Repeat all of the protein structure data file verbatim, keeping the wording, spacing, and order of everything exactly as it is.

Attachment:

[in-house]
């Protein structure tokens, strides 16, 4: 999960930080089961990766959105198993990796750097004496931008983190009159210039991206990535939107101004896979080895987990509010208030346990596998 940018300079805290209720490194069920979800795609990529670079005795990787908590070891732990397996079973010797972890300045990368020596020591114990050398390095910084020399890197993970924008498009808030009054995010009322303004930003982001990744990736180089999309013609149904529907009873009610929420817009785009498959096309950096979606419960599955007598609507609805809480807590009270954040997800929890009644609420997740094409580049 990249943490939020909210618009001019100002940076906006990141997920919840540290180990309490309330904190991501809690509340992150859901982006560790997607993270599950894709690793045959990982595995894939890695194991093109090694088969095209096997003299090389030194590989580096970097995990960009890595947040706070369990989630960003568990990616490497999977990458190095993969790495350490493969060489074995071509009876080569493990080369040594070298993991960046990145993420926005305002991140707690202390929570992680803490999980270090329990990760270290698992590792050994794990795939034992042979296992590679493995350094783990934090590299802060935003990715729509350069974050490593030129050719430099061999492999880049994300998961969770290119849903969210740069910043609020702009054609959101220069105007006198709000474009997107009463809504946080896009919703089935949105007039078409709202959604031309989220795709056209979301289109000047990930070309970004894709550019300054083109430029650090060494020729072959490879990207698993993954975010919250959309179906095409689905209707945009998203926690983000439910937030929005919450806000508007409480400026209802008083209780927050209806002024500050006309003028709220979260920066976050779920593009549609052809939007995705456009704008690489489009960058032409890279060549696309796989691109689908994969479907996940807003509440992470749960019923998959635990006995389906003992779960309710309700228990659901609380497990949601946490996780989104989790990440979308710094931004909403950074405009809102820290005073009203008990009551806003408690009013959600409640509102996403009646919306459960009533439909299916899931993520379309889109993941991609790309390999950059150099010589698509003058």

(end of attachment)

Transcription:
[in-house]
């Protein structure tokens, strides 16, 4: 999960930080089961990766959105198993990796750097004496931008983190009159210039991206990535939107101004896979080895987990509010208030346990596998 940018300079805290209720490194069920979800795609990529670079005795990787908590070891732990397996079973010797972890300045990368020596020591114990050398390095910084020399890197993970924008498009808030009054995010009322303004930003982001990744990736180089999309013609149904529907009873009610929420817009785009498959096309950096979606419960599955007598609507609805809480807590009270954040997800929890009644609420997740094409580049 990249943490939020909210618009001019100002940076906006990141997920919840540290180990309490309330904190991501809690509340992150859901982006560790997607993270599950894709690793045959990982595995894939890695194991093109090694088969095209096997003299090389030194590989580096970097995990960009890595947040706070369990989630960003568990990616490497999977990458190095993969790495350490493969060489074995071509009876080569493990080369040594070298993991960046990145993420926005305002991140707690202390929570992680803490999980270090329990990760270290698992590792050994794990795939034992042979296992590679493995350094783990934090590299802060935003990715729509350069974050490593030129050719430099061999492999880049994300998961969770290119849903969210740069910043609020702009054609959101220069105007006198709000474009997107009463809504946080896009919703089935949105007039078409709202959604031309989220795709056209979301289109000047990930070309970004894709550019300054083109430029650090060494020729072959490879990207698993993954975010919250959309179906095409689905209707945009998203926690983000439910937030929005919450806000508007409480400026209802008083209780927050209806002024500050006309003028709220979260920066976050779920593009549609052809939007995705456009704008690489489009960058032409890279060549696309796989691109689908994969479907996940807003509440992470749960019923998959635990006995389906003992779960309710309700228990659901609380497990949601946490996780989104989790990440979308710094931004909403950074405009809102820290005073009203008990009551806003408690009013959600409640509102996403009646919306459960009533439909299916899931993520379309889109993941991609790309390999950059150099010589698509003058």